The lorry suddenly took advantage of a break in oncoming traffic to try and overtake them. Viola let out a shriek and jerked the wheel as the lorry rumbled past them. Harry felt the car begin to slide on the wet pavement. He grabbed the handrest on his door with the first flash of fear. Beside him, Hermione bit back a gasp, her eyes wide and her body pressing back into her seat.

Then he felt the familiar pressure in his head and, without thinking, seized Hermione’s hand and hissed, “Think safe!” Hermione gave him one swift terrified glance and then wrinkled her brow in concentration.

The car skidded up to the lorry, then bounced off it as gently as if hitting a pillow. Viola, sobbing with fear, managed to steer it onto the verge and stop.

Hermione undid her safety belt and leaned forward to grip her mother’s shoulder. “You did it, Mum. We’re all right. We’re all right. You did it. You did it.” She continued to babble soothing words at her mother until Viola stopped shaking and began to assert control of herself. After several minutes of waiting for a completely clear path, she pulled the car onto the road again.

Hermione and Harry traded thoughtful looks several times for the rest of the journey.


Harry entered the Granger home and looked around nervously. He was so completely used to Esperança House that he was afraid to touch anything. It was like walking onto the set of a programme on the telly. He vaguely remembered being in a place like this, long ago.

Viola had stopped to pick up the mail where it had been pushed through the slot in the door. Hermione glanced at Harry and smiled. “Rooms first, then I’ll show you our library.” She picked up her suitcase and started up the stairs.

She paused, puzzled, as Harry walked past the stairs. A frown creased her brow as he stopped in front of the under-stairs cupboard, where her father kept his golf equipment. There was something bleak in his expression, where just a few moments ago in the car he had been cheerful. “Harry?”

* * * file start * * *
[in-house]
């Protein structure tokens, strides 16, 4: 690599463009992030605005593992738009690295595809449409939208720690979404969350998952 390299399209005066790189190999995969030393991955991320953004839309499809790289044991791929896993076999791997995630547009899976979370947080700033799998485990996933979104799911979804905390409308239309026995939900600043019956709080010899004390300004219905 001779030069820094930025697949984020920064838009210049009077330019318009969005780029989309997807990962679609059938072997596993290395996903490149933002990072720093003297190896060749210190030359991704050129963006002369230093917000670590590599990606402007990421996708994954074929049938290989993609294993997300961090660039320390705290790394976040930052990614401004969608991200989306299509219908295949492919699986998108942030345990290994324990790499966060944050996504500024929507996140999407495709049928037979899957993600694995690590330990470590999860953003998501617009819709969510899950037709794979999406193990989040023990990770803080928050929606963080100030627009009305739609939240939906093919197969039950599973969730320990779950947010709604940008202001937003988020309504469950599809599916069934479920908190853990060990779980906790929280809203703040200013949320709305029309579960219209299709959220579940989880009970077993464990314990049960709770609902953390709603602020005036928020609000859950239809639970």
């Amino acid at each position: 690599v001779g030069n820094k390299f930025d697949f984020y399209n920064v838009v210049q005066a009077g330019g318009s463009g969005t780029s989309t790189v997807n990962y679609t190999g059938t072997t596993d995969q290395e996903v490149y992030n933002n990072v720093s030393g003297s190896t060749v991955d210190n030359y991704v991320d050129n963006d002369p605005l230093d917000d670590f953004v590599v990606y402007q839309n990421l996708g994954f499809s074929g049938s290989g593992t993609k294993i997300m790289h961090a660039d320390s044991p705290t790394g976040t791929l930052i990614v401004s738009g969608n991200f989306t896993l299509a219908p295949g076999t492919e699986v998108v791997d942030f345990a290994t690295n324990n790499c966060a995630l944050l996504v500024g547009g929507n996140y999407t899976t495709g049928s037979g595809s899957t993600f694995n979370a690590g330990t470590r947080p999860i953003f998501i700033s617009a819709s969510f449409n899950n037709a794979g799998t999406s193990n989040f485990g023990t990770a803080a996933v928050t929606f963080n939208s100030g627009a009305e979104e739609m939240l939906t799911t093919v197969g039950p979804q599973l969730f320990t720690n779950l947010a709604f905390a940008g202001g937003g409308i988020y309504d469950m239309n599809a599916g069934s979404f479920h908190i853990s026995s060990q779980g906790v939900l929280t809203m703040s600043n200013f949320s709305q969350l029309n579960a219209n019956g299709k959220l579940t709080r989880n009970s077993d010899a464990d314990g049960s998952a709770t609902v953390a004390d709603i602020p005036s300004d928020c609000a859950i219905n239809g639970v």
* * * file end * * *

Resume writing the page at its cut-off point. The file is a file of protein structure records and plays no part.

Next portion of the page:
He was reaching for the doorknob when she spoke, but her voice seemed to recall him. “Sorry?”

“Our rooms are upstairs. Follow me.”

As he obeyed, Hermione’s mind began to race with the implications of what she’d just witnessed.


Author’s Note: Thanks for reading and consider leaving a review on your way out!

6. Chapter 5

Disclaimer: If you recognize the character, it isn’t mine. Just playing in Rowling’s sandbox.


3 August 1990

Robert Granger treasured his Friday nights. He had a simple routine, established since his youth, that Friday night was for doing as little work as possible. Dinner was often takeaway of some sort, and tonight he brought Chinese. Hermione had observed during her first night home that the canteen at Esperança House did excellent Yorkshire pudding and reasonable curries, but none of her favourite Asian dishes.

After dinner, Robert would putter about in the garden, watch footie on the telly, or disappear into the library with a book. Hermione had learned early on that as long as she didn’t pester him with too many questions, she was welcome to read her own book in the next chair.

His ritual included staying up much later than Viola and having a bit of a lie-in on Saturday morning. Tonight he had got lost in a new book and only now at two in the morning was heading for his bedroom.

He passed Hermione’s door and Harry’s, both pulled close but not shut completely. He wondered if this was the rule in their halls at the institute. As he was about to enter his bedroom, he heard someone stir and moan.